It is clear thatThe area of the triangle can be described as follows:Also the area of the triangle can be calculated by Heron’s formula:Clearly from (14), (15), and (16), is shown inTheorem 3 proves that the increment of leads to the monotone decrement of in Delaunay triangle. Therefore a node in each Delaunay triangle that meets the distance coefficient must be a determined value. But it is almost impossible to have all nodes meet the value at one time. So another step is used to improve the performance.

Figure 3: Delaunay triangle.

As shown in Figure 2, if , neither coverage holes nor coverage redundant exist. Then the main aim of the algorithm is to adjust the distance between the nodes according to the in Delaunay triangle to approach .

For node shown in Figure 2(a),

The ideal distance between nodes can be described as follows:

Virtual force between nodes and is listed as follows:

If is the outside edge of the LDTG, the virtual force between nodes and is zero.

Then each node calculates its own resultant virtual force of its logic neighbors. Then it moves to the new position according to the motion dynamic model.

Furthermore, the algorithm above can be described in Algorithm 1.

Algorithm 1

4.3. Energy Balanced Revision

Actually the imbalanced energy cost of the network may cause some node to run out of energy in a short time. In this case the whole structure of the WSNs may change, the QoS of the network cannot be guaranteed, and the lifetime of the network may be greatly shortened. As analyzed above, in mobile WSNs we can prolong the lifetime of the whole network by balancing the energy cost of the nodes during the redeployment process. Minimum energy of node is to describe the minimum remaining energy of the nodes in the network.

Definition 4. , and are the energy cost of the node when moving standard distance in each direction. Energy cost of node is shown as follows:where is the distance that node moves in each direction. is the initial energy of node . is the energy of the node . Thus the lowest energy of the node is described as follows:In order to prolong the lifetime of the network, the algorithm should keep as large as possible.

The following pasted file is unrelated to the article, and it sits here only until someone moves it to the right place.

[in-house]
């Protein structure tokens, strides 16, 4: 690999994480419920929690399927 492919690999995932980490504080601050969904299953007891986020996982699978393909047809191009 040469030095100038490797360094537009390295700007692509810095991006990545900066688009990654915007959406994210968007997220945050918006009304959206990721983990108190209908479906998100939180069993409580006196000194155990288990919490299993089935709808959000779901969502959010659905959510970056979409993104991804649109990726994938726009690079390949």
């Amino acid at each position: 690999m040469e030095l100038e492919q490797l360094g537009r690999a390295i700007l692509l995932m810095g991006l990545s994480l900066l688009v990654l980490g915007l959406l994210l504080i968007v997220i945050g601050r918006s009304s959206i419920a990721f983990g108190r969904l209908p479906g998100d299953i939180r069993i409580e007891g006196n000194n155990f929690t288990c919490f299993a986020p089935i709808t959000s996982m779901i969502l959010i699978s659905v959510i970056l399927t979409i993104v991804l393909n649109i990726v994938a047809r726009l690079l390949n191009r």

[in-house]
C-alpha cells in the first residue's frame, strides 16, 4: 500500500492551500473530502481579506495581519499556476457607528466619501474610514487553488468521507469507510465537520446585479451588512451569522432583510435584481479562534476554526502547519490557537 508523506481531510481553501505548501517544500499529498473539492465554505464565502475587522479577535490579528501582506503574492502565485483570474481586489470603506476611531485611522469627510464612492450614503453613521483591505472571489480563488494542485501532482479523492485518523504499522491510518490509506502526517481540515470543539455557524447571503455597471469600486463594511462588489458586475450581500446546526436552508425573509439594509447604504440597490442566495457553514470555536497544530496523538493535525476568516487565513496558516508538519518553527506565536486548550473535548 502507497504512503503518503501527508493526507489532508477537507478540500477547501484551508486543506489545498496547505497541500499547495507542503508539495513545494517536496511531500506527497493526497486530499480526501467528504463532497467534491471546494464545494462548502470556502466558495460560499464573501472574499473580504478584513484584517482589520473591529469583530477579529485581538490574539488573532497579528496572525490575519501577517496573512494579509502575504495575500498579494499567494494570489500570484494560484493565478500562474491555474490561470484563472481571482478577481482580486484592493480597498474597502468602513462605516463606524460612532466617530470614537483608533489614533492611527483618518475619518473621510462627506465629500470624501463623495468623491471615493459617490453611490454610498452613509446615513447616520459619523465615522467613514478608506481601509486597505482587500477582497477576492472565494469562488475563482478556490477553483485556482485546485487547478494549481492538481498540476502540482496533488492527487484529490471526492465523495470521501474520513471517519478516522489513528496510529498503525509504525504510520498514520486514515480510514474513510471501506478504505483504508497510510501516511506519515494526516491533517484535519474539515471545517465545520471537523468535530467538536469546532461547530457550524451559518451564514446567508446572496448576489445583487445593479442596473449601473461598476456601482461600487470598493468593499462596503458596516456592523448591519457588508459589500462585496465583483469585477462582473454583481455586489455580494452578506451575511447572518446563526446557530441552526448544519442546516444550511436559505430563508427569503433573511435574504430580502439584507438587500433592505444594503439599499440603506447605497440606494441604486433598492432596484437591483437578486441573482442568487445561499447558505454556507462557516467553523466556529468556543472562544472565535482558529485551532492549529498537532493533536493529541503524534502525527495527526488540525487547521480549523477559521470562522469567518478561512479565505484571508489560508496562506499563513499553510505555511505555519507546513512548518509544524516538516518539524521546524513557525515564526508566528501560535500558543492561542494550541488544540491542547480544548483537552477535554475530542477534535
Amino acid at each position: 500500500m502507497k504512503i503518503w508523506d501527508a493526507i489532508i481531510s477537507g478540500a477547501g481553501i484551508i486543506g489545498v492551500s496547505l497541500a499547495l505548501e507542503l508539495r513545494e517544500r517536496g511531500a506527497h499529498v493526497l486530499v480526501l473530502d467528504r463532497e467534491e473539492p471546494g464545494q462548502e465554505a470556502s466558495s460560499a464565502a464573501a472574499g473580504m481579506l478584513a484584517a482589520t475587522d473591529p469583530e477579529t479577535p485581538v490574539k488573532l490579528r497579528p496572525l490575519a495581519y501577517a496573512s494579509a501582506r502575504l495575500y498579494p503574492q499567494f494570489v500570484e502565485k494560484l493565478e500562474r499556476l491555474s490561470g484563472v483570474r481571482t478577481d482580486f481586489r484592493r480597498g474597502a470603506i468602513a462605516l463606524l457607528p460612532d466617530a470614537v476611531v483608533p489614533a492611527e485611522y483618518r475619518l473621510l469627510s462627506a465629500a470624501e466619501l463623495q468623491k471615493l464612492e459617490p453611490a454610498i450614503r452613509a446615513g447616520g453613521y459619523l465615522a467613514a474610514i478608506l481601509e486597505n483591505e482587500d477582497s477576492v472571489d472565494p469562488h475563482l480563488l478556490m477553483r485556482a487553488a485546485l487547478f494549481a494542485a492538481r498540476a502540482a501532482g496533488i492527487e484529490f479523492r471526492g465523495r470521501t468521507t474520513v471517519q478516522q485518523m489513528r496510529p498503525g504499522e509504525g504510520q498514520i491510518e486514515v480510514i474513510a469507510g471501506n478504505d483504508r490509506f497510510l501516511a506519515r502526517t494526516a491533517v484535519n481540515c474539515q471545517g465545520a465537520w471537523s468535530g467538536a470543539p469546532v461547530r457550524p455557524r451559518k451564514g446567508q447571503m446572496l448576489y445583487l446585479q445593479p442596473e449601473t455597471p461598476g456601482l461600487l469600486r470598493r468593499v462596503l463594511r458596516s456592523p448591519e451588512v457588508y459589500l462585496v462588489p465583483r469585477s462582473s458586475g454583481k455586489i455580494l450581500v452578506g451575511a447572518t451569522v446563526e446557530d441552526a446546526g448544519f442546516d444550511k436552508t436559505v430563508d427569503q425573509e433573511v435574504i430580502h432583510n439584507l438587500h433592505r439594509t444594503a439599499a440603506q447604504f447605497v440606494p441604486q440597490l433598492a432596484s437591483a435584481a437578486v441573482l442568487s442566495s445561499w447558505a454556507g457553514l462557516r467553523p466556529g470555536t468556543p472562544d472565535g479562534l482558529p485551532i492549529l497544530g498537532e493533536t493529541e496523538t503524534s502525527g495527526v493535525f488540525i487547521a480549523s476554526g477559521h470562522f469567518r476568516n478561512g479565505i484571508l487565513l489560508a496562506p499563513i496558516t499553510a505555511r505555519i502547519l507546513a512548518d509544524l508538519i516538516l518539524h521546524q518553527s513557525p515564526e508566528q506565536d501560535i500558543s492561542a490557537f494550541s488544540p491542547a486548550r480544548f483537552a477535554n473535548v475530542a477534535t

Definition 5. Energy differential coefficient (see (24)) is used to describe the energy difference between two nodes:Obviously, , and if approaches zero, more effort should be made to protect the nodes which have low energy to save their energy.

Definition 6. Node level shows the importance of the node. In practical application some key nodes are more important than other nodes. Those key nodes can influence the QoS of the whole network. Therefore the algorithm should give priority to economize the energy of those key nodes.
To balance the energy cost of the node energy control function (see (25)) is added to (21): is the attenuation coefficient. Every time node calculates the virtual force of its logic neighbor , node compares its energy with and gets the energy differential coefficient , and then node generates a random number . If , the virtual force would be limited so that the movement of the node would be reduced and in that case node may save its energy in this round.
Then the new virtual force between node and node is listed as follows:where LN is the set of logic neighbors of node .
There are some key nodes in the networks, those nodes should always save energy no matter their neighbor’s energy is low or not.
Node level control function is addressed in where and are constants which can be adjusted according to different situations. And the final resultant virtual force is described inThen each node calculates its own resultant virtual force of its logic neighbors according to the distance and energy and node level. Then it moves to the new position according to the motion dynamic model.
EBRA can be described in Algorithm 2.

Algorithm 2: EBRA.

4.4. Performance Evaluation

Coverage Rate. The coverage rate is a measure of the coverage quality for WSNs. It was originally introduced by Gage [11]. In the blanket coverage problem, coverage is defined by the ratio of the union of covered areas of each node to the complete area of interest. In this paper, the covered area of each node is defined as the circular area with sensing range . The value of coverage rate is as follows:where is the area covered by the node , is the total number of mobile sensor nodes, and is the total area.

Uniformity of Energy. In heterogeneous WSNs, the uniformity of energy can be measured by the average of the local standard deviation of the node energy

Minimum Energy. stands for the minimum energy of all the nodes and is described in (23).

5. Numerical Simulation

In this section, we present the simulation results of EBRA.

In the simulation environment, 40 nodes are deployed randomly in a square field. Communication range of all nodes is 30 m. The sensing range of 14 nodes is 10 m, and other nodes’ sensing range is 8 m.